Nasir Mazhar did a ghetto barber-shop presentation which I absolutely loved. Slurping champs whilst bobbing along to grime MC's shows just how innovative Mazhar is. He marries so many influences together with confidence, skill and humour. Loved it.

Leutton Postle are a really cool knitwear label (who've become so much more than that.) Really loved their collection, and it was in the Freemasons hall in the top space, which is such an amazing space. Freemasons have their imagery on point.

For all my show reviews go to

NKOYO interview with Amelia's Magazine

I had a chat with the ever wonderful cheerleader for cool new design Amelia Gregory recently for Amelia's Magazine. We talked about NKOYO, my design process and the world of scarves in general. She also asked me to do a fashion illustration to go alongside it, which was a real treat. It's inspired by one of her questions on how to wear the scarves, to which I said I loved the trend of turbans. The drawing came out really African inspired which I really like.

Have a look at the article HERE

Thanks Amelia xx

Lemony Fresh and Tropical Fish

Feeling Square eyed from a day of updating my NKOYO website with beautiful new images of two new scarves and existing designs and subsequently spamming every internet outlet at my disposal to tell everyone about it. Before I retreat from the computer screen I thought I'd share them on here too. I've made two new 'summer' designs, one's under the sea, and one's citrus fruit. The photographer is Alma Haser and the model is Sylvie Macmillan. They're both badass chicks.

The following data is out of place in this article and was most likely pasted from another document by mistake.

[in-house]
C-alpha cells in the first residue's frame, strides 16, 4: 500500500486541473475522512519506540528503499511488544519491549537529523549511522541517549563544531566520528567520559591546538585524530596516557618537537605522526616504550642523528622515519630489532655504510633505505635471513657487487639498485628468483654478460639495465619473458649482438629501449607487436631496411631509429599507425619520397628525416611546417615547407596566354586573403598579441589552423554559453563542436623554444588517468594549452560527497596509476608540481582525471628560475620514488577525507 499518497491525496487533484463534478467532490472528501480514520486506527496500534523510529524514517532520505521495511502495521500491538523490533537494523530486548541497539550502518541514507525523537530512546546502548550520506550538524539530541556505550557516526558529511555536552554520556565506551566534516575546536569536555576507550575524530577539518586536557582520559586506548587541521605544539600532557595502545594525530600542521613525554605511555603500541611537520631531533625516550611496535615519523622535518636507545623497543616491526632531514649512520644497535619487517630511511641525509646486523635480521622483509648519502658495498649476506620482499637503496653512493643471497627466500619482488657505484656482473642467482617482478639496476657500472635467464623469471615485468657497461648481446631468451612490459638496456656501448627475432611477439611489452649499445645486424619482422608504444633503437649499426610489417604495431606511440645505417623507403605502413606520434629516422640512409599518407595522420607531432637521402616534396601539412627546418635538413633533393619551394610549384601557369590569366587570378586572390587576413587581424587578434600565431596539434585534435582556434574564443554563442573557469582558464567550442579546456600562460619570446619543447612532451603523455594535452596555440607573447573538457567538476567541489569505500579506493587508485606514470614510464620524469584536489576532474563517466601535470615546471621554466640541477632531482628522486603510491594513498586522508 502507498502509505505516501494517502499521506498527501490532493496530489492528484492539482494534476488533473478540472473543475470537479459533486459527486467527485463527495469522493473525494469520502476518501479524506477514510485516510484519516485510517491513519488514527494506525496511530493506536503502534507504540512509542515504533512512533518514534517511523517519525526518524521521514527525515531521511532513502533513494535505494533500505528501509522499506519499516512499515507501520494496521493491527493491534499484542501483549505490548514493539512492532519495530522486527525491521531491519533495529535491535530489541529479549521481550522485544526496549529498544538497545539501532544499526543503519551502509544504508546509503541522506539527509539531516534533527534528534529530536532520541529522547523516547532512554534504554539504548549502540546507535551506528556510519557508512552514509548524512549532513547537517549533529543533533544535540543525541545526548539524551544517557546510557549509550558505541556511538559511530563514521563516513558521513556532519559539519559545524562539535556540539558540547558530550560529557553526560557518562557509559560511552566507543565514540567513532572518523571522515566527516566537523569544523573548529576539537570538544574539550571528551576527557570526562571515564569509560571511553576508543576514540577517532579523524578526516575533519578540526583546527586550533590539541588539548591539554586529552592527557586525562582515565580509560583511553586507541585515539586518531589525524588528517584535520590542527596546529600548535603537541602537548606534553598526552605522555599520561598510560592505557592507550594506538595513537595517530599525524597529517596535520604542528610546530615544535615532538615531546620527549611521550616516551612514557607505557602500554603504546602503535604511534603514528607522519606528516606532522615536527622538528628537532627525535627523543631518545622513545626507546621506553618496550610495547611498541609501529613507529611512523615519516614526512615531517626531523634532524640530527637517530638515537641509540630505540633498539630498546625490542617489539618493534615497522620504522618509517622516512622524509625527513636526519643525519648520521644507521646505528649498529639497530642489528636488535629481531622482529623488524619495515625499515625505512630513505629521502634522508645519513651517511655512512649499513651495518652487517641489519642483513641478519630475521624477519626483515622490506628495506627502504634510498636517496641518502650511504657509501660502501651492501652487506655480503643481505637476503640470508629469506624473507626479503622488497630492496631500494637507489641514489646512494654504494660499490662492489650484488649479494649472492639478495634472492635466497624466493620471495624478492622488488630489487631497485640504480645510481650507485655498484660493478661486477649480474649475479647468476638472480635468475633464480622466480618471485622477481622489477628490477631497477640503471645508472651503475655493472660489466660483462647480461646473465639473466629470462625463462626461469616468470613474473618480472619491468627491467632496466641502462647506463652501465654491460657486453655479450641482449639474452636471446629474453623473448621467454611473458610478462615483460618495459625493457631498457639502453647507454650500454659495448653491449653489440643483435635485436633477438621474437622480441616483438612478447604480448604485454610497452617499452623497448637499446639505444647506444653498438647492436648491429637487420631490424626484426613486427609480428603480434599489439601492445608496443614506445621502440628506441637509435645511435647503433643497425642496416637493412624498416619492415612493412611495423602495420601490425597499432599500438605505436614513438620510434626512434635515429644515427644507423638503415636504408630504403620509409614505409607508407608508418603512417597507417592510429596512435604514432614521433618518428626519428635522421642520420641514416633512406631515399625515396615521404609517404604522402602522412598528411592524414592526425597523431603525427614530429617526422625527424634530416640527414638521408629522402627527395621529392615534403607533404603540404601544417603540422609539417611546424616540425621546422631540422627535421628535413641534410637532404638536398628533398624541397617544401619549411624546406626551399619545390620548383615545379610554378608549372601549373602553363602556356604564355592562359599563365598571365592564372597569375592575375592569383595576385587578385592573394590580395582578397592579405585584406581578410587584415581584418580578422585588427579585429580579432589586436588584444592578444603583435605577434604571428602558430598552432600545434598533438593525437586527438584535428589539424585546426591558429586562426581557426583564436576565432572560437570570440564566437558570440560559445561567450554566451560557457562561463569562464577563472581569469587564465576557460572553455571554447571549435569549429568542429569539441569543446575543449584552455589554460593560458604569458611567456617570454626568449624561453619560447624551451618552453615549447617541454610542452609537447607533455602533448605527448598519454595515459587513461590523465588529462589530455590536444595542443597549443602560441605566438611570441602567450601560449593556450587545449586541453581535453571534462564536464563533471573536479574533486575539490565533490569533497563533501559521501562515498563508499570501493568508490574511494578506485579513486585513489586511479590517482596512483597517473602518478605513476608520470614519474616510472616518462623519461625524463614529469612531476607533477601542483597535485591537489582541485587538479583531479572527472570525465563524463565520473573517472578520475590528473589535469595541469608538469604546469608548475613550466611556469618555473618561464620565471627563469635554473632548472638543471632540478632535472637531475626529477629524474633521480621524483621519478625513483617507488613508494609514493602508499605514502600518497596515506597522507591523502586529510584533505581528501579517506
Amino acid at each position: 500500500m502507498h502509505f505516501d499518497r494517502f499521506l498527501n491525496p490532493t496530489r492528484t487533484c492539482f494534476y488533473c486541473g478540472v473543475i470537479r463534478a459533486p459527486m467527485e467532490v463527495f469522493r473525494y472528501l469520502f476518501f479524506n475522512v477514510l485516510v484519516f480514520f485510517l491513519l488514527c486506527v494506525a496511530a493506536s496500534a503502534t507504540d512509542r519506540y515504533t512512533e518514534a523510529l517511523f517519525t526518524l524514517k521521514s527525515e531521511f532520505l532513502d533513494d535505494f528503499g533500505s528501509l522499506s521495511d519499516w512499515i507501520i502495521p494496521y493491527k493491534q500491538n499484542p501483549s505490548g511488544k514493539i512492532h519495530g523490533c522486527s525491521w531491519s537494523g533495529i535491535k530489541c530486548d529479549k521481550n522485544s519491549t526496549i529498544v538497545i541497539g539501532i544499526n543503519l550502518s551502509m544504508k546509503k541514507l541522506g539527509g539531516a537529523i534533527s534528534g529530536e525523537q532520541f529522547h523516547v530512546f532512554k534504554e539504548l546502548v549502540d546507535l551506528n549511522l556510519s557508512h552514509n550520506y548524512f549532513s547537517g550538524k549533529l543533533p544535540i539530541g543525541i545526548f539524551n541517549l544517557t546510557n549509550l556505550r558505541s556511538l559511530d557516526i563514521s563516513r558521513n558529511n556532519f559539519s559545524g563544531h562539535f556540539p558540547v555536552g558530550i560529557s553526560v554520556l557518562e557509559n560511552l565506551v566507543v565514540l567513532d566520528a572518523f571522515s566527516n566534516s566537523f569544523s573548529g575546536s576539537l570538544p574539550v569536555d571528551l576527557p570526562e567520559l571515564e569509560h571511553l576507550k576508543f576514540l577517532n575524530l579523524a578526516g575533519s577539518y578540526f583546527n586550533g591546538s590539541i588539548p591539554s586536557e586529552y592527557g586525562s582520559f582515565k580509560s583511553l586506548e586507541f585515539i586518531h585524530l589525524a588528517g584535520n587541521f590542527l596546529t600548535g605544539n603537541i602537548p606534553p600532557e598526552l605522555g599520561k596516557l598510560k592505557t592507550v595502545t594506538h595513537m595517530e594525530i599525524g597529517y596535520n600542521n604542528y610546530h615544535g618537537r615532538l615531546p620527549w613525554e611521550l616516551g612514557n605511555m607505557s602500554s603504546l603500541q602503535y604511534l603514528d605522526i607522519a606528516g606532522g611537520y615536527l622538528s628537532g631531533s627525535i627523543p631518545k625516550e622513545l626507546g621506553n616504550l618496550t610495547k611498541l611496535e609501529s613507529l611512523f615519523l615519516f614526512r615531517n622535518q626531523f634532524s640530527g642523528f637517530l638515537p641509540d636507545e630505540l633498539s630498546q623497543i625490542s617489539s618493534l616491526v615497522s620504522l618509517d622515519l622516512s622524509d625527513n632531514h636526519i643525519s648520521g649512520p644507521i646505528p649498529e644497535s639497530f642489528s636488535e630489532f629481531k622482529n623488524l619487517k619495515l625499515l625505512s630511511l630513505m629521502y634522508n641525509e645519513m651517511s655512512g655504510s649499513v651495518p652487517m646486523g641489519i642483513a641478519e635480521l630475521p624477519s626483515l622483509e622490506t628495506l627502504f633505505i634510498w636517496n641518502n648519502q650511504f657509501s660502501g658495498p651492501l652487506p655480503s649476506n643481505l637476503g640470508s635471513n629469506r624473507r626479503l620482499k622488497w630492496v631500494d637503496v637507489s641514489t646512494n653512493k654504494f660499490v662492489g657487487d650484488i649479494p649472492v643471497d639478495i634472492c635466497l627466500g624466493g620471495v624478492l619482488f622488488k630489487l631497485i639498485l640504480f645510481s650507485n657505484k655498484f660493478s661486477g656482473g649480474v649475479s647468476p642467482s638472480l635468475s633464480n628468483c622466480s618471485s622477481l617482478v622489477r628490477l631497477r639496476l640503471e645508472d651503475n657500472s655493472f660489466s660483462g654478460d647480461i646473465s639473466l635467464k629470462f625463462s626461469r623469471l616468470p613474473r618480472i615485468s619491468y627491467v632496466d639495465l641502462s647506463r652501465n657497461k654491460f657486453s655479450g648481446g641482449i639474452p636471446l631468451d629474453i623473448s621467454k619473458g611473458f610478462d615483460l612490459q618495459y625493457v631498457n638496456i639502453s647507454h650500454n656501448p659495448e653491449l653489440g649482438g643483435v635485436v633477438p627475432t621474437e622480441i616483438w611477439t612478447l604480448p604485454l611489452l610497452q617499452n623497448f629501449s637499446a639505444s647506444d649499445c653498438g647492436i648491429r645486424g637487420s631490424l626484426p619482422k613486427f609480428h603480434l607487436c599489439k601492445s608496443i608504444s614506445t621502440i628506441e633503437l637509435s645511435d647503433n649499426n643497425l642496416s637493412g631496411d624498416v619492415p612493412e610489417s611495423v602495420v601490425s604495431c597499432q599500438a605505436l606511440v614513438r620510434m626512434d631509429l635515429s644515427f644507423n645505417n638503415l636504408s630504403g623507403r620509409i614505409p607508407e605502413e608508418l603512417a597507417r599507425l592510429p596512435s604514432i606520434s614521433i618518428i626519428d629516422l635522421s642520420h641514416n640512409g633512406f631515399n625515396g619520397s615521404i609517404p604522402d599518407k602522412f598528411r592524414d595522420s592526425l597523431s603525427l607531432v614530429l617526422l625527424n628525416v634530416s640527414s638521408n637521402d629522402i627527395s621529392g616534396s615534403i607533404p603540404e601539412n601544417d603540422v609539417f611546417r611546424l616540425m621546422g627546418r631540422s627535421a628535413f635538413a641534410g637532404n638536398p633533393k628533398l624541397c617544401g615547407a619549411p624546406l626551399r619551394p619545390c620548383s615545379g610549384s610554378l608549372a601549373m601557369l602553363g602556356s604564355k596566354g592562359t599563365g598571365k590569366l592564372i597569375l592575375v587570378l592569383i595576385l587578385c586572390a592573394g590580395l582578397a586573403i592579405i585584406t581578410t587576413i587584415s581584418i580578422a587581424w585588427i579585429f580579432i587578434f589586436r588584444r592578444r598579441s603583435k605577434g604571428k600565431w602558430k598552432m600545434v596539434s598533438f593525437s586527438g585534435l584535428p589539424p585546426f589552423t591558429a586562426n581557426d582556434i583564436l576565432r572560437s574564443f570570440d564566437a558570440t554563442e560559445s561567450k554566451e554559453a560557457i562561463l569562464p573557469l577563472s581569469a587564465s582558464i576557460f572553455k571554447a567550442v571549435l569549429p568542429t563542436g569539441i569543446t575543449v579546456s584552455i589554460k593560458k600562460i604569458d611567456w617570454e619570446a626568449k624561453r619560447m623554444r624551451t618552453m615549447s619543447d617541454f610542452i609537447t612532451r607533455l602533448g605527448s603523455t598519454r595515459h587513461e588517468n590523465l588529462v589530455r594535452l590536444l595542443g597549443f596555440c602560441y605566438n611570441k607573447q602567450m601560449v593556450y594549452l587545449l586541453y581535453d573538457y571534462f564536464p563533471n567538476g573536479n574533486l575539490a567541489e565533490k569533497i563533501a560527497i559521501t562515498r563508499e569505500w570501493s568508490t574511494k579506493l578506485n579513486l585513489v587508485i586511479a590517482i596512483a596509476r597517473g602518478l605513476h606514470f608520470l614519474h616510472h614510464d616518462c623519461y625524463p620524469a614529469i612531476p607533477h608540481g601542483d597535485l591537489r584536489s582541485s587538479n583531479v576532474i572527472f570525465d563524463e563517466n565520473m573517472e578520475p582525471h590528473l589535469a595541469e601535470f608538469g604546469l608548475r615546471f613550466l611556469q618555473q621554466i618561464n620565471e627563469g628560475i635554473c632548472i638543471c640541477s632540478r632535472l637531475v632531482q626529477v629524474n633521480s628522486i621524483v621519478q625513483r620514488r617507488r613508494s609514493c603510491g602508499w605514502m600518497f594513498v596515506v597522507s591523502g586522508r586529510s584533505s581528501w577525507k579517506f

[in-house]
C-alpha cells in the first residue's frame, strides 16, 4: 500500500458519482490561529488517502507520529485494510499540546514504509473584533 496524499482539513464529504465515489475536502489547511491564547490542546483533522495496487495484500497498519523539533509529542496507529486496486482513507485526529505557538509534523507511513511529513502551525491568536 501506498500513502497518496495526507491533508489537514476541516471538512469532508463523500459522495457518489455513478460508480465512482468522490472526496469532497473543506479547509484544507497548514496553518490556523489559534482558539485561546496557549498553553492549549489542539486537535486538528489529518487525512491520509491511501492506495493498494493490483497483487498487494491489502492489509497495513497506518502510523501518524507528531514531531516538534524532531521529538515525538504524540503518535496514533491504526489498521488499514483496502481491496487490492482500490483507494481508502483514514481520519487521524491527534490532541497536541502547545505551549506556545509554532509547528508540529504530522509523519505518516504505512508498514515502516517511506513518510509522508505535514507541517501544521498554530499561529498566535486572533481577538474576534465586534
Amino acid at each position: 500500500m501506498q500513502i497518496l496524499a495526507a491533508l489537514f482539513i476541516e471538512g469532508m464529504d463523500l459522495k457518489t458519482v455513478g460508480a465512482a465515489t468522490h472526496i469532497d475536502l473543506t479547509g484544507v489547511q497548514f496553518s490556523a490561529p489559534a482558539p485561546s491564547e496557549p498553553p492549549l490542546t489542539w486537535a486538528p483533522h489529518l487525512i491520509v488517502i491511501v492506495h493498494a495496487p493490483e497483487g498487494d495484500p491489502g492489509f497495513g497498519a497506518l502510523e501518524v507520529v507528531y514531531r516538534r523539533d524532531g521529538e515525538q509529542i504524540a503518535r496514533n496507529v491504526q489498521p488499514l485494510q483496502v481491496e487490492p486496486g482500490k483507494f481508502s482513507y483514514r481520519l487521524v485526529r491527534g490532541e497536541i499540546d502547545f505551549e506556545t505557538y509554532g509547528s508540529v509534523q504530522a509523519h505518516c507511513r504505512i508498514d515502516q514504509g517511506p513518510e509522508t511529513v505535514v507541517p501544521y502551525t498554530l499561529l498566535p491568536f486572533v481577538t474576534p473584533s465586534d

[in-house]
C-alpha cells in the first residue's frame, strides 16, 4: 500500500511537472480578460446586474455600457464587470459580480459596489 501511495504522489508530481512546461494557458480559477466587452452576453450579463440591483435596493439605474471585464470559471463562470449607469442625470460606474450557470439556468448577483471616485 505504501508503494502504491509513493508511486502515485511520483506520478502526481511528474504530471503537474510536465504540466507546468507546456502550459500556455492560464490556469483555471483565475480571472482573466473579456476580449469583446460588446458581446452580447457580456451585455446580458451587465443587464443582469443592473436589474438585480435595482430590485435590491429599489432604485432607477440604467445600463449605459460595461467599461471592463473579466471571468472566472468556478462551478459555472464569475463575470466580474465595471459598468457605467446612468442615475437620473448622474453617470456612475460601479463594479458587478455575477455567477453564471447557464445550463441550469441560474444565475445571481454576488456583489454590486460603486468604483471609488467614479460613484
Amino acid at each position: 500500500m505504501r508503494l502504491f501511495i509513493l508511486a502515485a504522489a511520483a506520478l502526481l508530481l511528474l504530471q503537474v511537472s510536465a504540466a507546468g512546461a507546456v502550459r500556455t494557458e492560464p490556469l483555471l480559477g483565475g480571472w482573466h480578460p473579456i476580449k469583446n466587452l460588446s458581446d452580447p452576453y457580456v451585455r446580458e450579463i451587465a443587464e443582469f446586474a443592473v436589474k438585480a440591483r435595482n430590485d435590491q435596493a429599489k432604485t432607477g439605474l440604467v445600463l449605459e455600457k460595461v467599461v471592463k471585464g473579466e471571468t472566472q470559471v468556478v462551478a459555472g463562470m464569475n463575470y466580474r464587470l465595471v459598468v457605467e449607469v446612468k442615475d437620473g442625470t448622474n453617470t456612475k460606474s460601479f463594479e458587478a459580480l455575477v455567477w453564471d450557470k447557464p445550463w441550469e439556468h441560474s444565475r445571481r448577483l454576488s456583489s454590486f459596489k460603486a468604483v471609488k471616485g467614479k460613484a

Photography:  Alma Haser

Art Direction: Alice Nyong

Model: Sylvie Macmillan


As if I didn't have enough of an irritating web-presence, I've set up a new blog. Primarilly for my writing exploits, to archive pieces I've written over the last year and a half or so that I've liked, and for me to write stuff that's a bit too me-ish for The Real Runway (which I will still be scribblin' for.) Stories and opinions and so on. I'll be accompanying every post with a drawing, like this one- of me.

If you like hearing my opinions, follow it HERE


Hey so you know how I said I was starting my own label. Called NKOYO? yeah well you can buy some of it now! I have a little bigcartel site up and running to sell my wears and have a gander at what I've been doing...

The collection is unisex, with long and square scarves, all made from designs hand-drawn by ME! Nkoyo is my middle name, a word in Ibibio language (Southern Nigeria if you don't know your West African regional dialects) meaning 'Beautiful One'. I'm in the process of making a more all-encompassing website...

But for now, do check it out, and buy one! I'm actually super proud of them.

Any questions about them holla at yo girl  xxxx